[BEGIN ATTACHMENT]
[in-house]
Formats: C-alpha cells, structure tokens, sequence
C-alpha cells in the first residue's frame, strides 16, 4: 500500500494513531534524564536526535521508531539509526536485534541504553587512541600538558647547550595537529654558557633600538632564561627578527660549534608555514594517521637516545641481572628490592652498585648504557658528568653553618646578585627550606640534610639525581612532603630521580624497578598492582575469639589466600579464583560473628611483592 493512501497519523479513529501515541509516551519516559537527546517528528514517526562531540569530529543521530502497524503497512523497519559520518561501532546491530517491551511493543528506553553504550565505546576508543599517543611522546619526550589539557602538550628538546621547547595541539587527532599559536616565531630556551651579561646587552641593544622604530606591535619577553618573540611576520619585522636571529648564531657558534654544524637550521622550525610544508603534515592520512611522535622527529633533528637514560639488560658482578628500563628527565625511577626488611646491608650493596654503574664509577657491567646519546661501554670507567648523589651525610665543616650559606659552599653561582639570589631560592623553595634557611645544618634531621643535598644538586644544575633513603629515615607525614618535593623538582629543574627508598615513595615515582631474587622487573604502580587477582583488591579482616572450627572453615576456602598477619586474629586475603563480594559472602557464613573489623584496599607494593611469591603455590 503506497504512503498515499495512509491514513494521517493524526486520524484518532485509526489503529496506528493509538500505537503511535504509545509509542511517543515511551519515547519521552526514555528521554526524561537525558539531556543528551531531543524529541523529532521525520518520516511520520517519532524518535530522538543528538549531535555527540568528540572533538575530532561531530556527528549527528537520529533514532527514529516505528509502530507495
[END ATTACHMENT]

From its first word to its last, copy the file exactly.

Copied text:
[in-house]
Formats: C-alpha cells, structure tokens, sequence
C-alpha cells in the first residue's frame, strides 16, 4: 500500500494513531534524564536526535521508531539509526536485534541504553587512541600538558647547550595537529654558557633600538632564561627578527660549534608555514594517521637516545641481572628490592652498585648504557658528568653553618646578585627550606640534610639525581612532603630521580624497578598492582575469639589466600579464583560473628611483592 493512501497519523479513529501515541509516551519516559537527546517528528514517526562531540569530529543521530502497524503497512523497519559520518561501532546491530517491551511493543528506553553504550565505546576508543599517543611522546619526550589539557602538550628538546621547547595541539587527532599559536616565531630556551651579561646587552641593544622604530606591535619577553618573540611576520619585522636571529648564531657558534654544524637550521622550525610544508603534515592520512611522535622527529633533528637514560639488560658482578628500563628527565625511577626488611646491608650493596654503574664509577657491567646519546661501554670507567648523589651525610665543616650559606659552599653561582639570589631560592623553595634557611645544618634531621643535598644538586644544575633513603629515615607525614618535593623538582629543574627508598615513595615515582631474587622487573604502580587477582583488591579482616572450627572453615576456602598477619586474629586475603563480594559472602557464613573489623584496599607494593611469591603455590 503506497504512503498515499495512509491514513494521517493524526486520524484518532485509526489503529496506528493509538500505537503511535504509545509509542511517543515511551519515547519521552526514555528521554526524561537525558539531556543528551531531543524529541523529532521525520518520516511520520517519532524518535530522538543528538549531535555527540568528540572533538575530532561531530556527528549527528537520529533514532527514529516505528509502530507495